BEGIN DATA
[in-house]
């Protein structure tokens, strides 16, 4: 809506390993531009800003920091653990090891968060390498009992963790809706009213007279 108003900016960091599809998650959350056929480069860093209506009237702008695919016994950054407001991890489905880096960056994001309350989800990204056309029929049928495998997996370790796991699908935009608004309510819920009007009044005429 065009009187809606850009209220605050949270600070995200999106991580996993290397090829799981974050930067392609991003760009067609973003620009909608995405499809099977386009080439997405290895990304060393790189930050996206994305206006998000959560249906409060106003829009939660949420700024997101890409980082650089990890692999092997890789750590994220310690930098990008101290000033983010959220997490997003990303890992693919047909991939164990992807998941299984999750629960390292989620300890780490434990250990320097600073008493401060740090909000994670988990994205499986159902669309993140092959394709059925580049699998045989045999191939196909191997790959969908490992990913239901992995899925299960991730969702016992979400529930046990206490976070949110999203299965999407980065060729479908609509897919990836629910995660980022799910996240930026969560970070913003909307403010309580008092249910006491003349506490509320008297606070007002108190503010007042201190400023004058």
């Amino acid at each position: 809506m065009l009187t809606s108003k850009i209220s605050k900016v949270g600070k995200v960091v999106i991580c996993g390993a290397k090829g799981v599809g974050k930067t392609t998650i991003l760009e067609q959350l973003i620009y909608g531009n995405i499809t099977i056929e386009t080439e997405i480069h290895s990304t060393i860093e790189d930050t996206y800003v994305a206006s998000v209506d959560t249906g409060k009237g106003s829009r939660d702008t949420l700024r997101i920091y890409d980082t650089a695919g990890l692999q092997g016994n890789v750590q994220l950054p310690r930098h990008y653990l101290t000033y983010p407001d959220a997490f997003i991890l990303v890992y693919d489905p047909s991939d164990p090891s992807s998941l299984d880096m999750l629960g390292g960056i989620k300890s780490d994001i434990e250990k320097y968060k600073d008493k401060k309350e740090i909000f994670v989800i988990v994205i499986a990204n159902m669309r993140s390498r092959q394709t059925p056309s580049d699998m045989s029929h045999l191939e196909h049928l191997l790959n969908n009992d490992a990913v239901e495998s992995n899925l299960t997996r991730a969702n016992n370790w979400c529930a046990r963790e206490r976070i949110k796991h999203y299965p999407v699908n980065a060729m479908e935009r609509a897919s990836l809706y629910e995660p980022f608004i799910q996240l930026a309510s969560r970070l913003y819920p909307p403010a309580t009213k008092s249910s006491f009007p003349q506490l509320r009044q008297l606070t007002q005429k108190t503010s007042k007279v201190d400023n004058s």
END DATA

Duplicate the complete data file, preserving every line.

[in-house]
């Protein structure tokens, strides 16, 4: 809506390993531009800003920091653990090891968060390498009992963790809706009213007279 108003900016960091599809998650959350056929480069860093209506009237702008695919016994950054407001991890489905880096960056994001309350989800990204056309029929049928495998997996370790796991699908935009608004309510819920009007009044005429 065009009187809606850009209220605050949270600070995200999106991580996993290397090829799981974050930067392609991003760009067609973003620009909608995405499809099977386009080439997405290895990304060393790189930050996206994305206006998000959560249906409060106003829009939660949420700024997101890409980082650089990890692999092997890789750590994220310690930098990008101290000033983010959220997490997003990303890992693919047909991939164990992807998941299984999750629960390292989620300890780490434990250990320097600073008493401060740090909000994670988990994205499986159902669309993140092959394709059925580049699998045989045999191939196909191997790959969908490992990913239901992995899925299960991730969702016992979400529930046990206490976070949110999203299965999407980065060729479908609509897919990836629910995660980022799910996240930026969560970070913003909307403010309580008092249910006491003349506490509320008297606070007002108190503010007042201190400023004058």
């Amino acid at each position: 809506m065009l009187t809606s108003k850009i209220s605050k900016v949270g600070k995200v960091v999106i991580c996993g390993a290397k090829g799981v599809g974050k930067t392609t998650i991003l760009e067609q959350l973003i620009y909608g531009n995405i499809t099977i056929e386009t080439e997405i480069h290895s990304t060393i860093e790189d930050t996206y800003v994305a206006s998000v209506d959560t249906g409060k009237g106003s829009r939660d702008t949420l700024r997101i920091y890409d980082t650089a695919g990890l692999q092997g016994n890789v750590q994220l950054p310690r930098h990008y653990l101290t000033y983010p407001d959220a997490f997003i991890l990303v890992y693919d489905p047909s991939d164990p090891s992807s998941l299984d880096m999750l629960g390292g960056i989620k300890s780490d994001i434990e250990k320097y968060k600073d008493k401060k309350e740090i909000f994670v989800i988990v994205i499986a990204n159902m669309r993140s390498r092959q394709t059925p056309s580049d699998m045989s029929h045999l191939e196909h049928l191997l790959n969908n009992d490992a990913v239901e495998s992995n899925l299960t997996r991730a969702n016992n370790w979400c529930a046990r963790e206490r976070i949110k796991h999203y299965p999407v699908n980065a060729m479908e935009r609509a897919s990836l809706y629910e995660p980022f608004i799910q996240l930026a309510s969560r970070l913003y819920p909307p403010a309580t009213k008092s249910s006491f009007p003349q506490l509320r009044q008297l606070t007002q005429k108190t503010s007042k007279v201190d400023n004058s």